A woman murders her husband, upon his return home after a long absence, with the complicity of the lover who has relieved her loneliness. Costas Ghoussis, an emigrant recently returned to ... See full summary »
A film-within-a-film: a fading movie producer has a plan for a successful movie: get a actress famous for her wholesome image to appear in the nude on the screen.... much like this film ... See full summary »
The sequel to Yossi & Jagger finds Dr. Yossi Gutmann reminiscing about his love ten years after his death. However, as he encounters a group of young soldiers, one of them, Tom, reignites his romantic feelings.
A woman murders her husband, upon his return home after a long absence, with the complicity of the lover who has relieved her loneliness. Costas Ghoussis, an emigrant recently returned to his native country, is coming back from the fields, a shovel on his shoulder. He pushes open the garden gate in front of his house and calls his wife: Eleni! She does not answer; the reason: she is hidden behind the door of the kitchen with another man, Christos, a gamekeeper, the lover that she took during her husband's absence. Just as Costas crosses the threshold he is attacked and strangled. Despite their precautions, a relative of the victim suspects them and alerts the police. The criminals confess their crime. The reconstruction is that of the examining magistrate, whose inquiries are interspersed with sequences of the crime - although the actual murder is never shown - and with a social documentary which a TV unit (including the director himself) is making about the crime and the village. Written by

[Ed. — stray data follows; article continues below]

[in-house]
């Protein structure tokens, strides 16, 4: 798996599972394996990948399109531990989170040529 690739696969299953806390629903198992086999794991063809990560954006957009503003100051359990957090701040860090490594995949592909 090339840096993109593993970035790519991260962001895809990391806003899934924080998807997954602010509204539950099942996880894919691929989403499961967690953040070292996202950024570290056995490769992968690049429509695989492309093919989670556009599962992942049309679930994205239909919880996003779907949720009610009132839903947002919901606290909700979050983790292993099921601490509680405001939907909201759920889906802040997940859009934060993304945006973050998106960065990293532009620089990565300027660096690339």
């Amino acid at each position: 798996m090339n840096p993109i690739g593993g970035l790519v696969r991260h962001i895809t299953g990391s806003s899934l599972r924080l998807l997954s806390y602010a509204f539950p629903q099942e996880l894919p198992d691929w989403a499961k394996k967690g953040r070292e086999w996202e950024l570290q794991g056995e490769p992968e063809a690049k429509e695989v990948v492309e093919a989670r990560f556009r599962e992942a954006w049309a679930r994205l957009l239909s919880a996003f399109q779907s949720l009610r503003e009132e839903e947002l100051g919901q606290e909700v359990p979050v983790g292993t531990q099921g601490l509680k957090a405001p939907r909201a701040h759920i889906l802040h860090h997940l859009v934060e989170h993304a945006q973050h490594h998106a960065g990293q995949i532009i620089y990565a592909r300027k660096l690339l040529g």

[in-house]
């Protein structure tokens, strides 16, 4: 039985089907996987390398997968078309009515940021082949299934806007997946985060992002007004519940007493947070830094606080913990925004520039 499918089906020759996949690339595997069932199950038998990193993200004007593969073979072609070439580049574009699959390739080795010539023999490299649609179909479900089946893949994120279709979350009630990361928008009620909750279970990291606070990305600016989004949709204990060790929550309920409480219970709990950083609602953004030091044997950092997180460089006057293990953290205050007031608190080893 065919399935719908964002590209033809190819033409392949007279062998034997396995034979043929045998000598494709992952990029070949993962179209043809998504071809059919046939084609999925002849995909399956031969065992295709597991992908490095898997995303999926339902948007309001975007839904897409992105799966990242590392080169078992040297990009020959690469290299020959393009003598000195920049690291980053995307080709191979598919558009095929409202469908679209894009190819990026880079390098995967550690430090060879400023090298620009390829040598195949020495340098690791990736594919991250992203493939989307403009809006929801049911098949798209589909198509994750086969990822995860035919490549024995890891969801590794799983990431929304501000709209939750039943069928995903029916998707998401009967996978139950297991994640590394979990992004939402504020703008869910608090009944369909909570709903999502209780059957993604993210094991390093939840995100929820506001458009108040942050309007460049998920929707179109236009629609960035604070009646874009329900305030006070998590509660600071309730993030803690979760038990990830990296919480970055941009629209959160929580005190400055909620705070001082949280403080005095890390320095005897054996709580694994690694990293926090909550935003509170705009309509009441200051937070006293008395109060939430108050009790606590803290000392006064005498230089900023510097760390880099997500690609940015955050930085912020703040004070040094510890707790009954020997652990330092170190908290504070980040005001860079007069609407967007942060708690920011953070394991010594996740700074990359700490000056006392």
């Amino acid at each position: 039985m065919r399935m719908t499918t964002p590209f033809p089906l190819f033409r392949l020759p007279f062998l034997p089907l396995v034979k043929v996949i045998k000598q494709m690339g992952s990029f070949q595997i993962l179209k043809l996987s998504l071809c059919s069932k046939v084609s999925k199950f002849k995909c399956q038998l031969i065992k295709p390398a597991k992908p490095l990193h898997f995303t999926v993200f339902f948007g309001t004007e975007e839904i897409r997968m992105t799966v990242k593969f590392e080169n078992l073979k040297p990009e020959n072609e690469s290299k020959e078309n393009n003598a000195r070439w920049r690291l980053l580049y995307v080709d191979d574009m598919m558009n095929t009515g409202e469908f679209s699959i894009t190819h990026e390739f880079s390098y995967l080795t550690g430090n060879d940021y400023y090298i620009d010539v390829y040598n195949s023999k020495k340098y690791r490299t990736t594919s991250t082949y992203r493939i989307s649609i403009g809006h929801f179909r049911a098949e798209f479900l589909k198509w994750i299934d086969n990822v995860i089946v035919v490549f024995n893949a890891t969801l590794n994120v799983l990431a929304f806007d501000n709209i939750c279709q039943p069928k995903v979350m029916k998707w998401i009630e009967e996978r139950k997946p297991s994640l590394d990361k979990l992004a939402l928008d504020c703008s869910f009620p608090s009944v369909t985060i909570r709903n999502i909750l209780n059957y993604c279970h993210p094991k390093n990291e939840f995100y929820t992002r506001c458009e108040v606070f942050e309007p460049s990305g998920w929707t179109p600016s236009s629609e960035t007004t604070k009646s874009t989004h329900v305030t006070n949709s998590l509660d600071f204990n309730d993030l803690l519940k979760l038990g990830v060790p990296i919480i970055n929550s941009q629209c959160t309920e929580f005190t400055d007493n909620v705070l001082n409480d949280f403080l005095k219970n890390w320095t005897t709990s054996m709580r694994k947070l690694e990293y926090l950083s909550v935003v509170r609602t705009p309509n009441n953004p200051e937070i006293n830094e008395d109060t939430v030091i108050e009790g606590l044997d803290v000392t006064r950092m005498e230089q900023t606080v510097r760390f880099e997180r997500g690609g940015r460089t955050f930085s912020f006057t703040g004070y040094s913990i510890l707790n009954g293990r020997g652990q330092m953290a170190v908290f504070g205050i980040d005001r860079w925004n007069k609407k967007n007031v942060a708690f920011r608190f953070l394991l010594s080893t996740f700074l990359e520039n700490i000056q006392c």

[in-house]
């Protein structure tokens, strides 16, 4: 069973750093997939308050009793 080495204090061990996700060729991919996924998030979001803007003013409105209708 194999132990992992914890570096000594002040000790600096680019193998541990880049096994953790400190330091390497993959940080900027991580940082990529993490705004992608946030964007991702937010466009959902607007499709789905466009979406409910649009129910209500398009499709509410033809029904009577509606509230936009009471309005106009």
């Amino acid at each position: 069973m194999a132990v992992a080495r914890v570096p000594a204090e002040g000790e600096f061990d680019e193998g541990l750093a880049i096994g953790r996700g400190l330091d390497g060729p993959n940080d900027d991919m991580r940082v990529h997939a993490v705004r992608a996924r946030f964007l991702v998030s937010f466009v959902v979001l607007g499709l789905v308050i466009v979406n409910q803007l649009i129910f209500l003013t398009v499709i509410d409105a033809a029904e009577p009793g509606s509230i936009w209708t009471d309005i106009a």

While far from my favorite film by the great Greek film-maker Theo Angelopoulos, it is exquisitely shot in gorgeous, stark black and white, and very impressive as a first feature.
I also find (as with other of his films) I get more out of it on each viewing. This exploration of the nature of truth revolving around the murder of a husband by his wife and her lover in a tiny Greek hamlet, and the subsequent investigation by the police and the press is emotionally reserved to the point of disconnection at times. And the time-shifting style which I often love on first viewing left me confused and frustrated more than enlightened. But once I was prepared for its fragmented approach, I found its sometime confusing density powerful.
I also realized how fully this is more than just a noir murder tale. It's a tale of the death of a way of life as well, as the rural towns of Greece were abandoned for money and hope in the big cities and abroad.
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